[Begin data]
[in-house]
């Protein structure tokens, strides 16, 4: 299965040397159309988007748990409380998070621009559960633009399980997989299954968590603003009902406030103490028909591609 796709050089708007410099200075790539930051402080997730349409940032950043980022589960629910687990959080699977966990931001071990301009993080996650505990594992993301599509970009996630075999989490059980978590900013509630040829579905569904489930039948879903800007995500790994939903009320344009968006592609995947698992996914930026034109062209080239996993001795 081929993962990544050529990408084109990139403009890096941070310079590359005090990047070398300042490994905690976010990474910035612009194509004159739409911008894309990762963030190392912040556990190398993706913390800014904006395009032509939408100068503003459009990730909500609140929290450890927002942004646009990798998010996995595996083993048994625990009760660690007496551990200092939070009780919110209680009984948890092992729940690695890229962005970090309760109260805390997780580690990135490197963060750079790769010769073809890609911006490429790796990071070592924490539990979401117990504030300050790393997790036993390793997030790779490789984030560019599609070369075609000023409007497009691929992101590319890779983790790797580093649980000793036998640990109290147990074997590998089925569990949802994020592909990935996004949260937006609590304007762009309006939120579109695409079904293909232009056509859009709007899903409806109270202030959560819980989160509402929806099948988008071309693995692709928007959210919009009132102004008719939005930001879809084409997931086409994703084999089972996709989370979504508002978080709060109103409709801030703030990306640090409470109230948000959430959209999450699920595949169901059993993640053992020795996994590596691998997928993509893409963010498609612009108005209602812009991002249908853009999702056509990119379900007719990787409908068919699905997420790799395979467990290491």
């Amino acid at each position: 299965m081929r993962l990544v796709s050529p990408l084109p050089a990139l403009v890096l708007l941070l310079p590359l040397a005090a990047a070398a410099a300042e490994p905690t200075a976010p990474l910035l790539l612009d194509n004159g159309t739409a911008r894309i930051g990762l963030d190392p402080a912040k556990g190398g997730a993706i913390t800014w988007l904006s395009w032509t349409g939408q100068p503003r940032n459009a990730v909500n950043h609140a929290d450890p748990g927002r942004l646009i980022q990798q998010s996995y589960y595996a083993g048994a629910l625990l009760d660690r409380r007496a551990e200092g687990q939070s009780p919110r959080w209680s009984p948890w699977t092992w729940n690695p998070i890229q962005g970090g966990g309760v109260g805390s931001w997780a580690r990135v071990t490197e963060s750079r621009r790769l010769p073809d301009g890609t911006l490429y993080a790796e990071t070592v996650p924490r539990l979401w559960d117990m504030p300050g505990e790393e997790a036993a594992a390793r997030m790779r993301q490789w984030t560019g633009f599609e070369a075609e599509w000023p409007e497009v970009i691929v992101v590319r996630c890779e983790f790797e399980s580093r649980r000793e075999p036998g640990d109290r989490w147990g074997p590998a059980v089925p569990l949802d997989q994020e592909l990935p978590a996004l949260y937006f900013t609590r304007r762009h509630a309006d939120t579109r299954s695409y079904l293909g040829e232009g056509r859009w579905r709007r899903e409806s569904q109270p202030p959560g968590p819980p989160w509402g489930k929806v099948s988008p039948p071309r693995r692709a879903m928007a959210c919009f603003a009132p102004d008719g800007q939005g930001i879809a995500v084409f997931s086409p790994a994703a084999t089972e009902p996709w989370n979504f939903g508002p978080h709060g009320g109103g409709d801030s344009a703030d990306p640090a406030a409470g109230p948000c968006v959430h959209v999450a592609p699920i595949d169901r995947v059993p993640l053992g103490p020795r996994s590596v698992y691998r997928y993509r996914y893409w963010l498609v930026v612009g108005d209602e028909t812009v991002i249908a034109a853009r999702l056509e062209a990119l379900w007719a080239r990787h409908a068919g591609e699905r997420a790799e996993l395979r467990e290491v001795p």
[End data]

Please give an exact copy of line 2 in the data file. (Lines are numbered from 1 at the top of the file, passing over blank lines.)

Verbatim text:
């Protein structure tokens, strides 16, 4: 299965040397159309988007748990409380998070621009559960633009399980997989299954968590603003009902406030103490028909591609 796709050089708007410099200075790539930051402080997730349409940032950043980022589960629910687990959080699977966990931001071990301009993080996650505990594992993301599509970009996630075999989490059980978590900013509630040829579905569904489930039948879903800007995500790994939903009320344009968006592609995947698992996914930026034109062209080239996993001795 081929993962990544050529990408084109990139403009890096941070310079590359005090990047070398300042490994905690976010990474910035612009194509004159739409911008894309990762963030190392912040556990190398993706913390800014904006395009032509939408100068503003459009990730909500609140929290450890927002942004646009990798998010996995595996083993048994625990009760660690007496551990200092939070009780919110209680009984948890092992729940690695890229962005970090309760109260805390997780580690990135490197963060750079790769010769073809890609911006490429790796990071070592924490539990979401117990504030300050790393997790036993390793997030790779490789984030560019599609070369075609000023409007497009691929992101590319890779983790790797580093649980000793036998640990109290147990074997590998089925569990949802994020592909990935996004949260937006609590304007762009309006939120579109695409079904293909232009056509859009709007899903409806109270202030959560819980989160509402929806099948988008071309693995692709928007959210919009009132102004008719939005930001879809084409997931086409994703084999089972996709989370979504508002978080709060109103409709801030703030990306640090409470109230948000959430959209999450699920595949169901059993993640053992020795996994590596691998997928993509893409963010498609612009108005209602812009991002249908853009999702056509990119379900007719990787409908068919699905997420790799395979467990290491």